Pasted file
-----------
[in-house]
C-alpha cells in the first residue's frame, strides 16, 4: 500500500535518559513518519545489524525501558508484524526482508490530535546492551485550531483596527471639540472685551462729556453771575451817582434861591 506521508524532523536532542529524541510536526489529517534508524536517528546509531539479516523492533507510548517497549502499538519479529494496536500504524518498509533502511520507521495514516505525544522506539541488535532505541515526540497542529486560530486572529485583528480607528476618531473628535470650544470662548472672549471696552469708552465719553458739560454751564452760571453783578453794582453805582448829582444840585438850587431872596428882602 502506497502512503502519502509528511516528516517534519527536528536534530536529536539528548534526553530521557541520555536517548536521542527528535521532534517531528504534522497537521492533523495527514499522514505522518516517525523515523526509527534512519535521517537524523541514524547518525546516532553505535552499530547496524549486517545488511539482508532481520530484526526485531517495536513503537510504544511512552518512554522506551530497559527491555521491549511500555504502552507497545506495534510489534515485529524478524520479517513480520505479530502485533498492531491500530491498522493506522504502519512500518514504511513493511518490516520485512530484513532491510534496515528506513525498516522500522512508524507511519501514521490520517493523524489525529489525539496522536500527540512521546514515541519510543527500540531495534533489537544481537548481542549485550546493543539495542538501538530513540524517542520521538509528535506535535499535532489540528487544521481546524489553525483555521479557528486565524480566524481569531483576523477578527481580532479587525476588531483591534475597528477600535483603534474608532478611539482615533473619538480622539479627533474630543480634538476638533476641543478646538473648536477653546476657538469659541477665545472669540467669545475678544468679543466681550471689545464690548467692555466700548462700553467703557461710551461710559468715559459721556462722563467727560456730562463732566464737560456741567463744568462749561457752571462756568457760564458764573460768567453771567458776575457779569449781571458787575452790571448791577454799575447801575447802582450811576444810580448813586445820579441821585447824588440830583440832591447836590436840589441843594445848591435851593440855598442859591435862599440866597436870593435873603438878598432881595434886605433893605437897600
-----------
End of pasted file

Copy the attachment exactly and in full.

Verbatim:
[in-house]
C-alpha cells in the first residue's frame, strides 16, 4: 500500500535518559513518519545489524525501558508484524526482508490530535546492551485550531483596527471639540472685551462729556453771575451817582434861591 506521508524532523536532542529524541510536526489529517534508524536517528546509531539479516523492533507510548517497549502499538519479529494496536500504524518498509533502511520507521495514516505525544522506539541488535532505541515526540497542529486560530486572529485583528480607528476618531473628535470650544470662548472672549471696552469708552465719553458739560454751564452760571453783578453794582453805582448829582444840585438850587431872596428882602 502506497502512503502519502509528511516528516517534519527536528536534530536529536539528548534526553530521557541520555536517548536521542527528535521532534517531528504534522497537521492533523495527514499522514505522518516517525523515523526509527534512519535521517537524523541514524547518525546516532553505535552499530547496524549486517545488511539482508532481520530484526526485531517495536513503537510504544511512552518512554522506551530497559527491555521491549511500555504502552507497545506495534510489534515485529524478524520479517513480520505479530502485533498492531491500530491498522493506522504502519512500518514504511513493511518490516520485512530484513532491510534496515528506513525498516522500522512508524507511519501514521490520517493523524489525529489525539496522536500527540512521546514515541519510543527500540531495534533489537544481537548481542549485550546493543539495542538501538530513540524517542520521538509528535506535535499535532489540528487544521481546524489553525483555521479557528486565524480566524481569531483576523477578527481580532479587525476588531483591534475597528477600535483603534474608532478611539482615533473619538480622539479627533474630543480634538476638533476641543478646538473648536477653546476657538469659541477665545472669540467669545475678544468679543466681550471689545464690548467692555466700548462700553467703557461710551461710559468715559459721556462722563467727560456730562463732566464737560456741567463744568462749561457752571462756568457760564458764573460768567453771567458776575457779569449781571458787575452790571448791577454799575447801575447802582450811576444810580448813586445820579441821585447824588440830583440832591447836590436840589441843594445848591435851593440855598442859591435862599440866597436870593435873603438878598432881595434886605433893605437897600